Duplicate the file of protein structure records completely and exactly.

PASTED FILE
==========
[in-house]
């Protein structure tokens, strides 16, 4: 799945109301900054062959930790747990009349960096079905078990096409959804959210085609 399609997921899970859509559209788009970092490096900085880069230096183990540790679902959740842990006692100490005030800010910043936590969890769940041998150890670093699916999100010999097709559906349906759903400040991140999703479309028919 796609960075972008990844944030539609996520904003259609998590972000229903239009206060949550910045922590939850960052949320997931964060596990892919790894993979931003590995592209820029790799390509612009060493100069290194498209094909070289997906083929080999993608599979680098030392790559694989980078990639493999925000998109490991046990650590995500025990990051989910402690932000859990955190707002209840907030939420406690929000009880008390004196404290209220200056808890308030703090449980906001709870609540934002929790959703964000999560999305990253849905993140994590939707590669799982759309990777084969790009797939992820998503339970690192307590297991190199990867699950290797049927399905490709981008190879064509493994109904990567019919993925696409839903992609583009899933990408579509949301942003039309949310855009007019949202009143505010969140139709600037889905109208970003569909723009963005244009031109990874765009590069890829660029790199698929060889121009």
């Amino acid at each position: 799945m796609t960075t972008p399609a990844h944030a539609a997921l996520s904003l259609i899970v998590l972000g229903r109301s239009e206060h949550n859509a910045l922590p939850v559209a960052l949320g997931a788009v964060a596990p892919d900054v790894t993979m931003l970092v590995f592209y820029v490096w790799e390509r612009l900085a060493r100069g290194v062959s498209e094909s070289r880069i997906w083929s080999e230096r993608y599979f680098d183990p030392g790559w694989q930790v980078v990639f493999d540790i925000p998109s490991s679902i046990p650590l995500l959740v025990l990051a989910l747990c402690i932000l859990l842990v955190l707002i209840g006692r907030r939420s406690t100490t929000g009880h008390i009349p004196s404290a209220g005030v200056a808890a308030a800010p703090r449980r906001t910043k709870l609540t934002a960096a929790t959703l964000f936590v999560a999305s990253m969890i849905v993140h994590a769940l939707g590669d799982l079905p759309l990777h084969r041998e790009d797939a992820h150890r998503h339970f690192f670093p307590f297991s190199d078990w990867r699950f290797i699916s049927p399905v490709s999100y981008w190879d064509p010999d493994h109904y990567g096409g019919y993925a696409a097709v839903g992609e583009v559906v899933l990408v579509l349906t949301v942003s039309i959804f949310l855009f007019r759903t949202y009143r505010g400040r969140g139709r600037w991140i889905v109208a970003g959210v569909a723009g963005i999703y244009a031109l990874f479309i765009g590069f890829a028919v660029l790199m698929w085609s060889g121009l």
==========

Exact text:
[in-house]
């Protein structure tokens, strides 16, 4: 799945109301900054062959930790747990009349960096079905078990096409959804959210085609 399609997921899970859509559209788009970092490096900085880069230096183990540790679902959740842990006692100490005030800010910043936590969890769940041998150890670093699916999100010999097709559906349906759903400040991140999703479309028919 796609960075972008990844944030539609996520904003259609998590972000229903239009206060949550910045922590939850960052949320997931964060596990892919790894993979931003590995592209820029790799390509612009060493100069290194498209094909070289997906083929080999993608599979680098030392790559694989980078990639493999925000998109490991046990650590995500025990990051989910402690932000859990955190707002209840907030939420406690929000009880008390004196404290209220200056808890308030703090449980906001709870609540934002929790959703964000999560999305990253849905993140994590939707590669799982759309990777084969790009797939992820998503339970690192307590297991190199990867699950290797049927399905490709981008190879064509493994109904990567019919993925696409839903992609583009899933990408579509949301942003039309949310855009007019949202009143505010969140139709600037889905109208970003569909723009963005244009031109990874765009590069890829660029790199698929060889121009």
């Amino acid at each position: 799945m796609t960075t972008p399609a990844h944030a539609a997921l996520s904003l259609i899970v998590l972000g229903r109301s239009e206060h949550n859509a910045l922590p939850v559209a960052l949320g997931a788009v964060a596990p892919d900054v790894t993979m931003l970092v590995f592209y820029v490096w790799e390509r612009l900085a060493r100069g290194v062959s498209e094909s070289r880069i997906w083929s080999e230096r993608y599979f680098d183990p030392g790559w694989q930790v980078v990639f493999d540790i925000p998109s490991s679902i046990p650590l995500l959740v025990l990051a989910l747990c402690i932000l859990l842990v955190l707002i209840g006692r907030r939420s406690t100490t929000g009880h008390i009349p004196s404290a209220g005030v200056a808890a308030a800010p703090r449980r906001t910043k709870l609540t934002a960096a929790t959703l964000f936590v999560a999305s990253m969890i849905v993140h994590a769940l939707g590669d799982l079905p759309l990777h084969r041998e790009d797939a992820h150890r998503h339970f690192f670093p307590f297991s190199d078990w990867r699950f290797i699916s049927p399905v490709s999100y981008w190879d064509p010999d493994h109904y990567g096409g019919y993925a696409a097709v839903g992609e583009v559906v899933l990408v579509l349906t949301v942003s039309i959804f949310l855009f007019r759903t949202y009143r505010g400040r969140g139709r600037w991140i889905v109208a970003g959210v569909a723009g963005i999703y244009a031109l990874f479309i765009g590069f890829a028919v660029l790199m698929w085609s060889g121009l």